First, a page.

Invisible Tornadoes Hit Central Florida

Suspected tornadoes masked by heavy thunderstorms and rain swept through central Florida on Thursday. The dangerous tornadoes flipped cars, damaged buildings and houses, and caused temporary loss of power in some parts of the region, officials said.

Most people affected only suffered minor injuries such as bruises and bumps.

Seventy people, who had gathered for the Sun ā€˜nā€™ Fun Aviation Fair, were temporarily trapped inside a tent at the Lakeland Linder Regional Airport. The tent collapsed as strong winds and heavy rains made its way through the exhibit. The storm damaged several aircraft, which included vintage biplanes and some larger planes.

The winds were reportedly rushing at 90 miles per hour in Tampa. Emergency crews from Polk County rapidly responded to the incident and freed the people who were trapped, officials said.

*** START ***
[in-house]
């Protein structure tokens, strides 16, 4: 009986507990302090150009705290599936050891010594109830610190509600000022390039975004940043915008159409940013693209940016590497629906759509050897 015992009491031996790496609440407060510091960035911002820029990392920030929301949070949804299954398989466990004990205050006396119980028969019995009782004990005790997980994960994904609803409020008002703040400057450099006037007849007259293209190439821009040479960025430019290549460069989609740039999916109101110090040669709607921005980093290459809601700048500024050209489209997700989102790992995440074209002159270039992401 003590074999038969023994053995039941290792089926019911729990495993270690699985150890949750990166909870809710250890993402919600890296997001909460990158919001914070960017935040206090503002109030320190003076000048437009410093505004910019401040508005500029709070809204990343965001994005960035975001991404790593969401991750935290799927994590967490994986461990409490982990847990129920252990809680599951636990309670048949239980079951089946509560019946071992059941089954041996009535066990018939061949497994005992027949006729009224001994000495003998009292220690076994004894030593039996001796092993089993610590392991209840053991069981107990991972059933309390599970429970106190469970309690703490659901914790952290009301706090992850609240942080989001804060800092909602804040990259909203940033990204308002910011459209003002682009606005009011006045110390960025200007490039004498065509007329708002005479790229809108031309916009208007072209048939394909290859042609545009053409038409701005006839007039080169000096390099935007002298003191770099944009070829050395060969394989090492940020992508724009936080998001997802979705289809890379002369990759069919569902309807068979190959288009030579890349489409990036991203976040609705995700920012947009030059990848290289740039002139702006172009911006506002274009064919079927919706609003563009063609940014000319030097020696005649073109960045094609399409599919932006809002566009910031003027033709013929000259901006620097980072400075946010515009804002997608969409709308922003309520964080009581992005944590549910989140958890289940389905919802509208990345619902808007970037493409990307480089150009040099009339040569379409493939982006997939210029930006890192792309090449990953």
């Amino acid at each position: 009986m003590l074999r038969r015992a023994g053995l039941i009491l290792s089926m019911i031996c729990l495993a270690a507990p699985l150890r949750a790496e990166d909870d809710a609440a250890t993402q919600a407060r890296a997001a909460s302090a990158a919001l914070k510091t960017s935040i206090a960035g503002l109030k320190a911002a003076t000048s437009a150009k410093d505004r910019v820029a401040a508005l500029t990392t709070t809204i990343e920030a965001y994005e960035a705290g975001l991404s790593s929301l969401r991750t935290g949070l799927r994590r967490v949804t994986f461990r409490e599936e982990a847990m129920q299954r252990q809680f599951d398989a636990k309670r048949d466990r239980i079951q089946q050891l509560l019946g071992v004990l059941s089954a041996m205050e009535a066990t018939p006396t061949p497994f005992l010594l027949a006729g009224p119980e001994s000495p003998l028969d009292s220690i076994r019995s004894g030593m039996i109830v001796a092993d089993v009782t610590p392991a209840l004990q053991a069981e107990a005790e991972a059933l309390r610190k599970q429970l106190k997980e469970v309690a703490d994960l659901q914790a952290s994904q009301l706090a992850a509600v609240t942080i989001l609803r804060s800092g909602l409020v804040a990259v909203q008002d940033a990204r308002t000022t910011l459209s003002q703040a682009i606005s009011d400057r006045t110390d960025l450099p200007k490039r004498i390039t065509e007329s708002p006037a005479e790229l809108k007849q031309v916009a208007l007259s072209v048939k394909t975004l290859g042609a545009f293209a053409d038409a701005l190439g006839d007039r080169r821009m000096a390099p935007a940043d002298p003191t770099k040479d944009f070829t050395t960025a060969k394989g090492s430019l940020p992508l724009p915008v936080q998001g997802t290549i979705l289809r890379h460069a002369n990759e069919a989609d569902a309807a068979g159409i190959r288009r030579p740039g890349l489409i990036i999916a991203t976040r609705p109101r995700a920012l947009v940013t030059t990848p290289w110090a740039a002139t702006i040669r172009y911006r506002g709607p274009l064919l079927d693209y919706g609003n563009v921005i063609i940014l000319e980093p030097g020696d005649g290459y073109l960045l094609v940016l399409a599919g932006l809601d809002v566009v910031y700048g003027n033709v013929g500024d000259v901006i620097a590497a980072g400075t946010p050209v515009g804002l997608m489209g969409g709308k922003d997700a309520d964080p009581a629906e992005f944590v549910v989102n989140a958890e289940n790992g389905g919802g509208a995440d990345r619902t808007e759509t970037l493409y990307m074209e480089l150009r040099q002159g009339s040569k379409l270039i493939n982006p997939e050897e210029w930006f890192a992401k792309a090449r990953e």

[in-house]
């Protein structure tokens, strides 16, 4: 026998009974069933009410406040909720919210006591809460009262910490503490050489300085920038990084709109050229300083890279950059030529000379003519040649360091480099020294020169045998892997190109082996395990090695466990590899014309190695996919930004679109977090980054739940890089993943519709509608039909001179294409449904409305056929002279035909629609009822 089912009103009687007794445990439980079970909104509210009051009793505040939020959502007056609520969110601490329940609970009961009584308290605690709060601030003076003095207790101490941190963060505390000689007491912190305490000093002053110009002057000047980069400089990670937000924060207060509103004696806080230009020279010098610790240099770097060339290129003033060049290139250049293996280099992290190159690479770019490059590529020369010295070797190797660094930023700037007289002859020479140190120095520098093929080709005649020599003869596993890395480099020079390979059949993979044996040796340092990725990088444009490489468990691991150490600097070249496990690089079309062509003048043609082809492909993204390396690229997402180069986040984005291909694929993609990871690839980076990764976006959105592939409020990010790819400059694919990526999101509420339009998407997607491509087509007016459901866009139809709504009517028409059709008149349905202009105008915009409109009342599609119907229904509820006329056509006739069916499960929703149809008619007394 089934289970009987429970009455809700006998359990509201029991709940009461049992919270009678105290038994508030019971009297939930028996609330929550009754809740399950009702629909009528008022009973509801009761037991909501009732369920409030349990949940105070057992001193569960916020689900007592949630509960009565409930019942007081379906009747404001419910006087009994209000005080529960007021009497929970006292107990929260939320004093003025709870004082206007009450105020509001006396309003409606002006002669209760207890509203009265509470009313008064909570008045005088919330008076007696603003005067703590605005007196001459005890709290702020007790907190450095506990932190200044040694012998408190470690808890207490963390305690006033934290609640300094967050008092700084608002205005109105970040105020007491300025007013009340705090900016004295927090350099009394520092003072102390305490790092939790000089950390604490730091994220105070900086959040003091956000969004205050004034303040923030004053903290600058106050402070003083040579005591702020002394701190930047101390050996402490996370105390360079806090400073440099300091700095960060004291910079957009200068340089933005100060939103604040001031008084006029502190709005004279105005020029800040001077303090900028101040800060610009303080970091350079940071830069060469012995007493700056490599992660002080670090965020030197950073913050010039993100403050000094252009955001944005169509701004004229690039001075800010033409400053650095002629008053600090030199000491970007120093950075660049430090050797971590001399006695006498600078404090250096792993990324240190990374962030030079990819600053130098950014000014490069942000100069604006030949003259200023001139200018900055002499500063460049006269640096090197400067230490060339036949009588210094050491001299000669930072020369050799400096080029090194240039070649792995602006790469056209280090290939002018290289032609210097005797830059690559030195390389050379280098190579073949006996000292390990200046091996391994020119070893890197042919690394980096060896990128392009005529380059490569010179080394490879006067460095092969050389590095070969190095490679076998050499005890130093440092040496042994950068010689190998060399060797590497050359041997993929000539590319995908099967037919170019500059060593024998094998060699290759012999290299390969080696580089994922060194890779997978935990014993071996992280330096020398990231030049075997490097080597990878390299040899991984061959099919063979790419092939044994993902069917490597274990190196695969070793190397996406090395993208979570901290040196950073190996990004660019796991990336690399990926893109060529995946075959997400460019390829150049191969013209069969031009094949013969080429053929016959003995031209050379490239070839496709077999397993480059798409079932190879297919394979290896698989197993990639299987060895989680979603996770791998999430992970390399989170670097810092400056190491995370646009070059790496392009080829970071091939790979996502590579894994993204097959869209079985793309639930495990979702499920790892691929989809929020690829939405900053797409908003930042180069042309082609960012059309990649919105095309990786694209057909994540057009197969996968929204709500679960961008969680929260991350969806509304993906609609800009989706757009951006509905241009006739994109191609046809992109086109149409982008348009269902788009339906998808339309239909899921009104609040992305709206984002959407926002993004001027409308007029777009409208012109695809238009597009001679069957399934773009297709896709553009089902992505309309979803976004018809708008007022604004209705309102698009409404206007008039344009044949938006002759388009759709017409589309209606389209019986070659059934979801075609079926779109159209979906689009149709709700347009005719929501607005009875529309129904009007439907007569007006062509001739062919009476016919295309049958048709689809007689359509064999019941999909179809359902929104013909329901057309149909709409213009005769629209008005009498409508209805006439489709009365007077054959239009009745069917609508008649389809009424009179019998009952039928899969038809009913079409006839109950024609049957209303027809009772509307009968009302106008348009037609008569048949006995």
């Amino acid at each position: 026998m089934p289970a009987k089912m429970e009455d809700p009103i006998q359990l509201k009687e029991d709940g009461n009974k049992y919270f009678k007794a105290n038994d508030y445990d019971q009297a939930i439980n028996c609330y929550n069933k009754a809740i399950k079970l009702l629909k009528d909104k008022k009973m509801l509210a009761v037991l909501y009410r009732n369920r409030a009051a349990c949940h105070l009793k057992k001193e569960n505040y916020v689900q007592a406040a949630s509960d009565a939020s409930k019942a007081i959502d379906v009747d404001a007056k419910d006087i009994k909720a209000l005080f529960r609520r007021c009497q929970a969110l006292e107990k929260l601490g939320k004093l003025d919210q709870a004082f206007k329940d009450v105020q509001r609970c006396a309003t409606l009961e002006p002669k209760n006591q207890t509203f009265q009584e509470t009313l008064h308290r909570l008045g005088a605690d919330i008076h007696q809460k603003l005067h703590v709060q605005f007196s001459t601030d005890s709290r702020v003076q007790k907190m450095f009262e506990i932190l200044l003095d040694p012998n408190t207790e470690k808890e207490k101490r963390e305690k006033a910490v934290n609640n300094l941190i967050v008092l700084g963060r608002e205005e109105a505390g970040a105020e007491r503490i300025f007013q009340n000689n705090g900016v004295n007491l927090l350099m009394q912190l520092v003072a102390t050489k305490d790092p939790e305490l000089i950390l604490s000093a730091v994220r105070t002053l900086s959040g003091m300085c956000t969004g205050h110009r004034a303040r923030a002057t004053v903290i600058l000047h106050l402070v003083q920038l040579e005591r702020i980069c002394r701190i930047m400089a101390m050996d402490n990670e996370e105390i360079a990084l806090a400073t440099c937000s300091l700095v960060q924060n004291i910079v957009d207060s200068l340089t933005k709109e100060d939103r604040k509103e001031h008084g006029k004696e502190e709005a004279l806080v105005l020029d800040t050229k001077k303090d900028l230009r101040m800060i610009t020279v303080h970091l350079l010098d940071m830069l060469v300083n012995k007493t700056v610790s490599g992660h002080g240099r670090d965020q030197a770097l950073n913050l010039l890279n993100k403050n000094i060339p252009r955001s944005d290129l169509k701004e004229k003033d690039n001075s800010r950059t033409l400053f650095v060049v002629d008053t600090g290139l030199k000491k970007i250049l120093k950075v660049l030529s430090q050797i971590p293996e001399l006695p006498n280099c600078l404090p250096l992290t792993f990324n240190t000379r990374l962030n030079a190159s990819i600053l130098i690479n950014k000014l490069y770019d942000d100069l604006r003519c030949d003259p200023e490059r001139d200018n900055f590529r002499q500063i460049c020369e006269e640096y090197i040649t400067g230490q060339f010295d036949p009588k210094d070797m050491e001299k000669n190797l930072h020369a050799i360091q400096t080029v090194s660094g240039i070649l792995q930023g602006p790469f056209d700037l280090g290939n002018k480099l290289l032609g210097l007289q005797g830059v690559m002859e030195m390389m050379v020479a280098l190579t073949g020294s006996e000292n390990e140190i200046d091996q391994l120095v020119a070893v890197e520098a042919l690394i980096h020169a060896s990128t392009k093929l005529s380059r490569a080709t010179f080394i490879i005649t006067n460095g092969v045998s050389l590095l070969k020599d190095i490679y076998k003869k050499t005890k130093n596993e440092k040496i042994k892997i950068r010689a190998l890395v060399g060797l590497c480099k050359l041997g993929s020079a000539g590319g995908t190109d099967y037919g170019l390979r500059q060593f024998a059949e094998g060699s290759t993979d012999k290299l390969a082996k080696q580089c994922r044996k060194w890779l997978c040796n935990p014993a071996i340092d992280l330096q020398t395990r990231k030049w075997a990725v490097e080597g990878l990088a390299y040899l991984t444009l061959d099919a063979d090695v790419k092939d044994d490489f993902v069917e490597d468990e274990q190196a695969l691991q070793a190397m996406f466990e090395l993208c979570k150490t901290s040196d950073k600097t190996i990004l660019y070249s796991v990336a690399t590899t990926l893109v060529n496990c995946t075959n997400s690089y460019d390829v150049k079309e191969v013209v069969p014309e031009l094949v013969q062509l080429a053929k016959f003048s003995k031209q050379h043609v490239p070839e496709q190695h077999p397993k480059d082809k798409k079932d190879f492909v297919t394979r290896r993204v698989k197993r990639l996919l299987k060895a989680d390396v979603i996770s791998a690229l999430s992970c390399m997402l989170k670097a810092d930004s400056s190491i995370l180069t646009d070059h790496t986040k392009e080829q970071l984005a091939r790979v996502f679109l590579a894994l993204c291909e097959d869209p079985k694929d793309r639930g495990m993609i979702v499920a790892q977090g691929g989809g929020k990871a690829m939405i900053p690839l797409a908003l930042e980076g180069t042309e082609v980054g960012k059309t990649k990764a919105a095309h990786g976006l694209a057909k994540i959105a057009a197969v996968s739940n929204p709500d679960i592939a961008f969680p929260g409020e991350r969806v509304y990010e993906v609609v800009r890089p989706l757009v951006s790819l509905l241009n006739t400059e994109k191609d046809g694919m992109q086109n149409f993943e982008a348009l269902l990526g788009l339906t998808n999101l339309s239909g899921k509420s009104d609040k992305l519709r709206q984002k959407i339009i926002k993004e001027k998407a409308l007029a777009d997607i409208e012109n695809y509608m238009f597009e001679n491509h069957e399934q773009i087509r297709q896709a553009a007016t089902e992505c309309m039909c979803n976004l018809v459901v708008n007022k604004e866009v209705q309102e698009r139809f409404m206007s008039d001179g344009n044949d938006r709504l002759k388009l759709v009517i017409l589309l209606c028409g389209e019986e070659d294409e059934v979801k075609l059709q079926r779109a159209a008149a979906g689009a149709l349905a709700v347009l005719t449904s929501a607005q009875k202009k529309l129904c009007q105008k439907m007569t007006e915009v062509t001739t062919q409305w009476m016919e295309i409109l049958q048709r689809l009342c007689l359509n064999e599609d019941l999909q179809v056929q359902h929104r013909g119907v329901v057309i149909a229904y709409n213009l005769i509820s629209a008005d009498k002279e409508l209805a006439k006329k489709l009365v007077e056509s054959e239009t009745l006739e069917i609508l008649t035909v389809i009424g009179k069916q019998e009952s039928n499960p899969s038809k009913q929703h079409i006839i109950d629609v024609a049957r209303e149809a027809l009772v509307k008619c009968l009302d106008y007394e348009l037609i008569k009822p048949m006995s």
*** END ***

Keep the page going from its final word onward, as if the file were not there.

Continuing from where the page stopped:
Injured people were brought to and treated at the Lakeland Hospital, director of Polk County emergency management Pete McNally said.

Severe storms hit the country since Wednesday. Meteorologists from National Weather Service said a tornado swept north of Tampa and a larger one came from the Gulf of Mexico and raked across Florida Peninsula.

Strong winds damaged 60,000 to 80,000 homes and buildings. On Wednesday, winds reportedly blew a cruise ship from its dock and flipped a tractor trailer in separate parts of the country.

According to the National Climatic Data Center, Florida encounters the third most tornadoes in the United States per year. Annually, it experiences about 55 tornadoes. The most fatal tornado occurred in Florida in 2008.

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